Oral Abstract Sessions include leading-edge research in HIV, hepatitis viruses, SARS-CoV-2, and other viral infections and their related conditions. During these 2-hour sessions, 8 or 9 speakers have up to 8 minutes (including introductory and acknowledgment slides) to present their research on a specific topic area and respond to questions from attendees in 1 of 2 question-and-answer periods moderated by experts in the field. Moderators introduce presenters and facilitate audience discussion during 2 live question-and-answer periods.
Presenting an Oral Abstract
All oral abstract presenters are required to prepare an 8-minute presentation. An optimal 8-minute presentation has 8 content slides (plus 1 title slide that includes the abstract title, presenting author name, presenting author institution, and financial disclosure).
An optional slide template will be provided to presenters prior to CROI.
Live Question-and-Answer Period
All oral abstract presenters should plan to attend the entire session and participate in the live question-and-answer periods to which they have been assigned. Part 1 of the question-and-answer period will follow the first four presentations and Part 2 will follow the remaining presentations.
Trade names for drugs should not be used in abstracts. Refer to drugs and products by their nonproprietary names.
Statements of Support
Statements of grant support or funding statements may not be included in the abstract text (eg, Study was funded by NIH). Statements of support may be included in the presentation of the abstract at CROI, if accepted.
Sex Stratification and Other Demographic Variables
Abstracts from randomized trials and cohorts should follow the ICMJE guidelines, including reporting of study designs (eg, prospective, observational, randomized, double-blind, STROBE, CONSORT, or others), statistical methods, and outcomes by demographic variables. For human clinical or epidemiological studies, the presentation should provide sex-stratified results or identify who was included if it includes only a single population. Abstracts of preclinical data including the use of cell lines and animal studies should include the sex of the animals or the sex of the source of the cell lines. If data are not available on sex (as assigned at birth) or gender (where gender is relevant to the study results), this should be identified as a limitation in the study.
Use of Appropriate Terminology
It is important to use “people first” language such as “people with HIV” rather than “HIV-infected people.” Similarly, do not characterize people by their conditions. “People with diabetes” is preferred over “diabetics”; “patients with cirrhosis” rather than “cirrhotics;” “people who inject drugs” rather than ‘drug abusers.” Out of respect for their contributions to our scientific advances, avoid calling study volunteers “subjects.” The preferred terms are study “participants” or “volunteers.” Ensure correct use of the terms sex (when reporting biological factors) and gender (identity, psychosocial or cultural factors). Appropriate terminology such as “cisgender” (people whose gender matches the sex assigned at birth) or “transgender” (people whose gender does not match the sex assigned at birth) should be used.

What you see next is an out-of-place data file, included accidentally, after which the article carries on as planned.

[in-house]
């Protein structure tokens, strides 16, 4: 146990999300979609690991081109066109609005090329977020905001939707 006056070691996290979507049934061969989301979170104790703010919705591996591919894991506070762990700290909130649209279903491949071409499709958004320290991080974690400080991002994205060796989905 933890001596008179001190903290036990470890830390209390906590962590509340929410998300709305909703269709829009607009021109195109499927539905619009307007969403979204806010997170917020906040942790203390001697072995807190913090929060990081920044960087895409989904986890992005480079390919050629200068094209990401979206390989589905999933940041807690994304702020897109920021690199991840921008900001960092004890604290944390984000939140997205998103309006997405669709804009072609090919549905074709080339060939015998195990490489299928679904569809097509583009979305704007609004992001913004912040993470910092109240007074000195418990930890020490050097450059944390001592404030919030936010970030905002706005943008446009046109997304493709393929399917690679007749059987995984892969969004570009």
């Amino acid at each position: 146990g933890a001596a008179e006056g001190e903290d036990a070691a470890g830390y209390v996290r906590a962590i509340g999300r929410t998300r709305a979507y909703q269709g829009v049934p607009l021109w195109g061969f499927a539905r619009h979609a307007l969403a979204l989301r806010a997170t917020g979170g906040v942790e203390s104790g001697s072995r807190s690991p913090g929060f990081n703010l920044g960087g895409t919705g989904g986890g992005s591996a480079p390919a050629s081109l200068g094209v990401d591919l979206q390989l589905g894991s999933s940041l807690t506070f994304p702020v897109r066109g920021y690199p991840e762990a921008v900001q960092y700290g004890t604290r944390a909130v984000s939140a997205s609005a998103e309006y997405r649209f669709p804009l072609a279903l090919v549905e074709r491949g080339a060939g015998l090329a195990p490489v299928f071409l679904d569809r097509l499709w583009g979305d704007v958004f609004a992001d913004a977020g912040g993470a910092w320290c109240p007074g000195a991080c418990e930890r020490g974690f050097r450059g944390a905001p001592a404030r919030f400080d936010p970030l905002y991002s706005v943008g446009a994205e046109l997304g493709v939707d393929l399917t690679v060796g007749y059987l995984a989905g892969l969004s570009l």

Abstracts Describing New Compounds
Please be sure to include information sufficient to allow for meaningful review of compound data; this can include isolation, activity, chemical structure, mechanism of action, toxic effects, and pharmacologic data. The chemical or molecular structure must be shown in the presentation (it need not be part of the abstract or be published in the abstract eBook).
Case Reports and Systematic Reviews
In general, CROI does not accept abstracts for case reports, meta-analyses, or systematic reviews unless they are of enormous public health significance.
If study data are accepted for publication or presentation after the abstract submission to CROI, and that publication or presentation is expected to take place before CROI, the presenting author must contact CROI at CROIabstracts@iasusa.org to provide details as soon as the presentation is accepted for review, presentation, or publication in another venue or outlet. Please be aware that, although publication in these circumstances will not necessarily prevent presentation of the research at CROI, our strong preference is that any additional publication or presentation happen either simultaneous to or after presentation at CROI. Requests to publish or present research accepted for presentation at CROI prior to its presentation at CROI will be evaluated on a case-by-case basis. Failure to notify the conference promptly regarding plans to publish or present a CROI-accepted abstract prior to CROI may result in the removal of the study from the conference program.